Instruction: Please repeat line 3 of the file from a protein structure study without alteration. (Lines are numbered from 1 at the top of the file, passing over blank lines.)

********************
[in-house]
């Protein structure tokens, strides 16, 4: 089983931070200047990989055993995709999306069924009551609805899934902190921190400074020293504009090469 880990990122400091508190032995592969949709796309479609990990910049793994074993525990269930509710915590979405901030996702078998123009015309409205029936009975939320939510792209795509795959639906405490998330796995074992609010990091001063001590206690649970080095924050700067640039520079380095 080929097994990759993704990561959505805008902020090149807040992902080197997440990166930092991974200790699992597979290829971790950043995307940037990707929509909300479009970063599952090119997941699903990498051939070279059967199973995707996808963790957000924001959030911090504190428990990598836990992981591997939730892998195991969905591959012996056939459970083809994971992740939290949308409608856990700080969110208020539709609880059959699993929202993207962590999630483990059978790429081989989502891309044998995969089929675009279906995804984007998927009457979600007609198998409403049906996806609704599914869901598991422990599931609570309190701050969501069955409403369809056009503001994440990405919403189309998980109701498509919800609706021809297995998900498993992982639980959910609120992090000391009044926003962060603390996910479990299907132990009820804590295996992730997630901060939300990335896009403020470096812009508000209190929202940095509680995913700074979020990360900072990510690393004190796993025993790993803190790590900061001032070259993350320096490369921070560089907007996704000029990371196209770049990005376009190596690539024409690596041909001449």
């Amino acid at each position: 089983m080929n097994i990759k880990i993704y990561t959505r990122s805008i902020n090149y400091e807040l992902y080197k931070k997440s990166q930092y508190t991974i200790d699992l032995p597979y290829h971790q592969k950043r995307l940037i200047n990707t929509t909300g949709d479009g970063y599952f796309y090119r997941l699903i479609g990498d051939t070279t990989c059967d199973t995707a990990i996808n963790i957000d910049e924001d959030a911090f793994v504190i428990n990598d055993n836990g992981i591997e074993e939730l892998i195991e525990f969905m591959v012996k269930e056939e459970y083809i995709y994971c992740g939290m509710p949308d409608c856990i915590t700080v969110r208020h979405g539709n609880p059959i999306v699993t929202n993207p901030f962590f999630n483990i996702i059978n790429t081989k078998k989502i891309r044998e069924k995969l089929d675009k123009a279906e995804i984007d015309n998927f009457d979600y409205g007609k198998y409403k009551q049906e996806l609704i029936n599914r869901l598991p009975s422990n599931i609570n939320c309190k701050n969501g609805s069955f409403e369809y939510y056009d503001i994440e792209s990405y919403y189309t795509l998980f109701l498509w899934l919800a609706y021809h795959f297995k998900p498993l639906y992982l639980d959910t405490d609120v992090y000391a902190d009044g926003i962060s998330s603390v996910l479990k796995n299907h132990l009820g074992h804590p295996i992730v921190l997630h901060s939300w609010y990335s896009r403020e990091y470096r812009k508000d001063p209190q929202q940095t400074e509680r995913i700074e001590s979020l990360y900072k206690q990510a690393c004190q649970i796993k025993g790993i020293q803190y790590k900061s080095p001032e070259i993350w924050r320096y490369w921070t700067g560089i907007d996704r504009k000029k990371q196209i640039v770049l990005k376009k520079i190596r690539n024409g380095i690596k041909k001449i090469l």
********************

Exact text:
């Amino acid at each position: 089983m080929n097994i990759k880990i993704y990561t959505r990122s805008i902020n090149y400091e807040l992902y080197k931070k997440s990166q930092y508190t991974i200790d699992l032995p597979y290829h971790q592969k950043r995307l940037i200047n990707t929509t909300g949709d479009g970063y599952f796309y090119r997941l699903i479609g990498d051939t070279t990989c059967d199973t995707a990990i996808n963790i957000d910049e924001d959030a911090f793994v504190i428990n990598d055993n836990g992981i591997e074993e939730l892998i195991e525990f969905m591959v012996k269930e056939e459970y083809i995709y994971c992740g939290m509710p949308d409608c856990i915590t700080v969110r208020h979405g539709n609880p059959i999306v699993t929202n993207p901030f962590f999630n483990i996702i059978n790429t081989k078998k989502i891309r044998e069924k995969l089929d675009k123009a279906e995804i984007d015309n998927f009457d979600y409205g007609k198998y409403k009551q049906e996806l609704i029936n599914r869901l598991p009975s422990n599931i609570n939320c309190k701050n969501g609805s069955f409403e369809y939510y056009d503001i994440e792209s990405y919403y189309t795509l998980f109701l498509w899934l919800a609706y021809h795959f297995k998900p498993l639906y992982l639980d959910t405490d609120v992090y000391a902190d009044g926003i962060s998330s603390v996910l479990k796995n299907h132990l009820g074992h804590p295996i992730v921190l997630h901060s939300w609010y990335s896009r403020e990091y470096r812009k508000d001063p209190q929202q940095t400074e509680r995913i700074e001590s979020l990360y900072k206690q990510a690393c004190q649970i796993k025993g790993i020293q803190y790590k900061s080095p001032e070259i993350w924050r320096y490369w921070t700067g560089i907007d996704r504009k000029k990371q196209i640039v770049l990005k376009k520079i190596r690539n024409g380095i690596k041909k001449i090469l």